Almost every dad has suffered some unwanted criticism either on social media or in real life, from people who ‘know better’ about parenting. Dad shaming is a thing, parents tend to judge other parents, and it manifests itself both on social media and in real life, making dads just feel awful about themselves. As a follow-up to our Pride episode, we talk about the opposite of pride – shame. We brought on Jeremy Hooper, a writer and consultant for GLAAD, who has been dad-shamed before he even left the hospital with his newborn, to discuss dealing with dad shaming, ‘momsplaining,’ and other forms of criticism.
On the eve of publishing this episode we received an email from a person who chose to remain anonymous but made sure he let us know that he had heard one of us asking our kids not to touch every single item on the Starbucks counter and the way we talked to them made him ‘concerned that we are beating our children.’ Less than a year ago we confronted a mom who literally told us we’re bad fathers because we didn’t handle a parenting situation like she would. Dad shaming is everywhere, and it happens to almost all of us, and it hurts. Even if we pretend that it doesn’t.
“I’ve been encountered a lot of [dad shaming] online,” says writer and activist Jeremy Hooper, “when my child was born both Human Rights Campaign and GLAAD posted a congratulatory post about my child being born, and when we were in the hospital with her I got anti LGBT activists on Twitter saying things like ‘this is so sad,’ ‘no mother for this child.’ That’s just a weird thing to experience when you’re feeding a new baby in this lovely little bubble of new life. I’ve experienced a lot of it that way, and definitely in the online space that’s happened to me.”
Ariel Foxman wrote on O, The Oprah Magazine: “Andy Cohen’s proud-papa pics have ignited multiple firestorms. One scroll through his account, and you’ll see comments like: How could you take a newborn on a plane? How could you place your baby in a crib with pillows? How could you even think of letting your beloved rescue beagle Wacha anywhere near your boy or his toys? How could you compromise your son’s privacy by posing together for the cover of People magazine?“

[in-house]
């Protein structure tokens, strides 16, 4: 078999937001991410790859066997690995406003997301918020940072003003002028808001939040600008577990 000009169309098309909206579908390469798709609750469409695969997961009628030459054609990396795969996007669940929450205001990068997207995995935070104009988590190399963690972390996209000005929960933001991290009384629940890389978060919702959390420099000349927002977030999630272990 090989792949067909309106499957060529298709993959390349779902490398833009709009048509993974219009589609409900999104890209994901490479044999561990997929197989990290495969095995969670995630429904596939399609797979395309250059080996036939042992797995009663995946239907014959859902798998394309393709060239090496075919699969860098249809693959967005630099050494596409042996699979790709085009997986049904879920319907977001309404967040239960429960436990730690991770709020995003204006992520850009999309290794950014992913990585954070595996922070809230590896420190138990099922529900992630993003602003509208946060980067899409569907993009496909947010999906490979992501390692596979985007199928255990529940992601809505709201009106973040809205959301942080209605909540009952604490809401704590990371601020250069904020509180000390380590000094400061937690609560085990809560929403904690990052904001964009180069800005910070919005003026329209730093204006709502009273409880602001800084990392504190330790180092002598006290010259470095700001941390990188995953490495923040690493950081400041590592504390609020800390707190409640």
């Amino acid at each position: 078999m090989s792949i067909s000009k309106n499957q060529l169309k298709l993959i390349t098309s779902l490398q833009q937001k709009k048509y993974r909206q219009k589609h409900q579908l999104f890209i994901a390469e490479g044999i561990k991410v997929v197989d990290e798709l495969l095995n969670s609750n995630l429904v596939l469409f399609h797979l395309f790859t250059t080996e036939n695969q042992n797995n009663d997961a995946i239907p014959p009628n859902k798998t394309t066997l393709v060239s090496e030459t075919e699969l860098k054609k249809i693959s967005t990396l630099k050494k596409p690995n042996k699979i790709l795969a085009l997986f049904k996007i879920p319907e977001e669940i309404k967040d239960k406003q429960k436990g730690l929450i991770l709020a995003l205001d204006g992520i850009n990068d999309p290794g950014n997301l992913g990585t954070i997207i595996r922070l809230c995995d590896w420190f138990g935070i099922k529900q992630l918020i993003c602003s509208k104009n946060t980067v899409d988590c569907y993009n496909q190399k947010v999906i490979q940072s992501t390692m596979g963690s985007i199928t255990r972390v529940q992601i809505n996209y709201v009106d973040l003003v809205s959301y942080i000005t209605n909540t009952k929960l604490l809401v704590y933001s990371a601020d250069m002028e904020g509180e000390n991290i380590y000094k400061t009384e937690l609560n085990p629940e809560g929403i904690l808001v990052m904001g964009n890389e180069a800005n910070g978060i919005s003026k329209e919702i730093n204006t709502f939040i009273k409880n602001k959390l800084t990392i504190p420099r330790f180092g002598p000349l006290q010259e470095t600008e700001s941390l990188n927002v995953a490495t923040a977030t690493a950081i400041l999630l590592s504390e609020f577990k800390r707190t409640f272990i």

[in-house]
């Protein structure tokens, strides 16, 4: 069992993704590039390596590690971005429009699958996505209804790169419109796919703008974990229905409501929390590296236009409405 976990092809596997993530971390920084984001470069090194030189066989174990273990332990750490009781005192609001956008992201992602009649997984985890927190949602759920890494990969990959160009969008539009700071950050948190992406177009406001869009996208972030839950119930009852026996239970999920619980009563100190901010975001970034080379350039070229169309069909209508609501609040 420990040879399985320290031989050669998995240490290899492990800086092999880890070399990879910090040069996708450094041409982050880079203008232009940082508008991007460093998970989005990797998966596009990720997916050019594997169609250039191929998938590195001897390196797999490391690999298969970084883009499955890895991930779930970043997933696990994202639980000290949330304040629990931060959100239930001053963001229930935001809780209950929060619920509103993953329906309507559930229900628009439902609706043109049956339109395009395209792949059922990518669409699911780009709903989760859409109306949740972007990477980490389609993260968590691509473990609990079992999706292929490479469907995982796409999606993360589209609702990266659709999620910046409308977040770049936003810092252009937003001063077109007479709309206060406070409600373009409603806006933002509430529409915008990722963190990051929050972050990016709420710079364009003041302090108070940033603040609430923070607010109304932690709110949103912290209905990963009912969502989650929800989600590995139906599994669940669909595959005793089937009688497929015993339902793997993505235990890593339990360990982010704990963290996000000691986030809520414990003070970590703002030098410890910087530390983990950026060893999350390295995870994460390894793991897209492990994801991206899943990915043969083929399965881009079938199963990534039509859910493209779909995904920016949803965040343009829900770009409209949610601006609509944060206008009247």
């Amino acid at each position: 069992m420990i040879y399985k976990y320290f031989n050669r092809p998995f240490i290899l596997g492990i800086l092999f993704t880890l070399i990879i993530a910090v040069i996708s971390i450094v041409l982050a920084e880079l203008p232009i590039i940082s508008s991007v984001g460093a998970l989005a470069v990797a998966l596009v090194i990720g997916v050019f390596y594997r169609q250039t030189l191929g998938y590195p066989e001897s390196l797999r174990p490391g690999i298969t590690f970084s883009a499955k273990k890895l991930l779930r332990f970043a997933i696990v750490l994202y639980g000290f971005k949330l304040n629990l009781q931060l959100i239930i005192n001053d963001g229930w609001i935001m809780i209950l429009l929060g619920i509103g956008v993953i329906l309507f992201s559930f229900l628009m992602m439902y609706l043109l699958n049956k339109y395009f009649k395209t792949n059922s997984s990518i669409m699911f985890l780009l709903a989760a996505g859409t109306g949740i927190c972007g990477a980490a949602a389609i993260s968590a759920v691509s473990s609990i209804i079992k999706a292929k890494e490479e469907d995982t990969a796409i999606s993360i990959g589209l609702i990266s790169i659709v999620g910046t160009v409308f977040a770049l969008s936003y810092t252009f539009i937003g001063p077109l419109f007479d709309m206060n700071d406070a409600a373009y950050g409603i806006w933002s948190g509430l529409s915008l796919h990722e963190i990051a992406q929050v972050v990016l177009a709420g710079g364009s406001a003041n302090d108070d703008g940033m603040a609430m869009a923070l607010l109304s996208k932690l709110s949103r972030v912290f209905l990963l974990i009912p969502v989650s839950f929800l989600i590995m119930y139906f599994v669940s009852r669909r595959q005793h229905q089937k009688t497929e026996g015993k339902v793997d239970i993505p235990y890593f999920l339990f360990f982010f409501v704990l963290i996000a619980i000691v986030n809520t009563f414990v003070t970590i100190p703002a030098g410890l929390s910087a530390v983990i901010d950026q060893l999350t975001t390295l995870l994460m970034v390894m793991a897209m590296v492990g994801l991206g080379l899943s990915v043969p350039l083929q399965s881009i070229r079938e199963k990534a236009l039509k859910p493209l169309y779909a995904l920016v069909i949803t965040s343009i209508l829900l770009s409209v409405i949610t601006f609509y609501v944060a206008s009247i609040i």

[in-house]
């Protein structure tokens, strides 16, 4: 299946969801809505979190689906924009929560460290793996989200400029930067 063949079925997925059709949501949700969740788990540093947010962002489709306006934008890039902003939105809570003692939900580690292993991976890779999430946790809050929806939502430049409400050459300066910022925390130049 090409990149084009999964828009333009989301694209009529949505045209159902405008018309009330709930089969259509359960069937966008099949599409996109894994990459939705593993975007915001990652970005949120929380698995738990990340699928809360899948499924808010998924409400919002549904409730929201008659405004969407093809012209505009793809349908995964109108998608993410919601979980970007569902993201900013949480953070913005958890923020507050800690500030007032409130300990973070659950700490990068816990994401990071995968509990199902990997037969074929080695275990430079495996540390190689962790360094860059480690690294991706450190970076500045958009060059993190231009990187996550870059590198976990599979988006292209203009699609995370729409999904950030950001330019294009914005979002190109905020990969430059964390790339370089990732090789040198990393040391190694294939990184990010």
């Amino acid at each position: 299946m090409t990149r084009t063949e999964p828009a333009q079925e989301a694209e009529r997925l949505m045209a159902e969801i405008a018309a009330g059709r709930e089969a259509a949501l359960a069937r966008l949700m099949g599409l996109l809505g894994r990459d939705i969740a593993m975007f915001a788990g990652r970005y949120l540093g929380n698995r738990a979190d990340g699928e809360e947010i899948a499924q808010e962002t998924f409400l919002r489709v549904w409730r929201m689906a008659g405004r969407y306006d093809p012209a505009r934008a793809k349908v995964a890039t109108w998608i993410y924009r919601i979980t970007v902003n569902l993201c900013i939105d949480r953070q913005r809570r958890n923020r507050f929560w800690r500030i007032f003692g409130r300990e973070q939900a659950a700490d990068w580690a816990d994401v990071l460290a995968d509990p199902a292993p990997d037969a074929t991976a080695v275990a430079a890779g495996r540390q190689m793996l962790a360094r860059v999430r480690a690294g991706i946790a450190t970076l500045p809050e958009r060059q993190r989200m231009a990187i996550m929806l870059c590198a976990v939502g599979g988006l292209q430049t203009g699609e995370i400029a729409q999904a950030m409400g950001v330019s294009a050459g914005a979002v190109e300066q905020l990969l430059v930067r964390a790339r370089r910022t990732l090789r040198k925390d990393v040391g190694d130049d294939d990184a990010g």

Some feel that dad shaming should be ignored, because we can’t get into a fight with everyone who throws a little comment on us. Others feel that we should take advantage and use these ‘teachable moments’ to ‘momsplainers’ and other forms of judgment on our path to equality. Which side are you on?
We just say: be kind, and think about the person you’re judging or commenting to. We’re all human. We’re all people with feelings, and we all do our best to raise happy, healthy and kind children.
Our Guest: Jeremy Hooper
Jeremy Hooper is a longtime LGBT rights activist and father. His widely read blog, Good As You, won an number of awards and was a major player in the movement’s more recent fights. Since 2011, Jeremy has worked with GLAAD on opposition research and strategy, devising campaigns to push back against anti-LGBT forces. Jeremy became a father in 2011, and divides his time between parenthood and activism.
Co-Hosts: Yan Dekel, Alex Maghen
Guest: Jeremy Hooper
Opening Theme: Hercules & Love Affair, “Leonora” buy here
Articles Related to this episode:
Dear Internet, Please Stop Dad-Shaming Andy Cohen
Dads’ brains are ready to bond with kids (CNN, 2014)
Jeremy Hooper page on GLAAD
Jeremy Hooper attacked by homophobic bloggers
Study: Most New Fathers Experience “Dad Shaming“
5 Ways to Silence Shame (Psychology Today)
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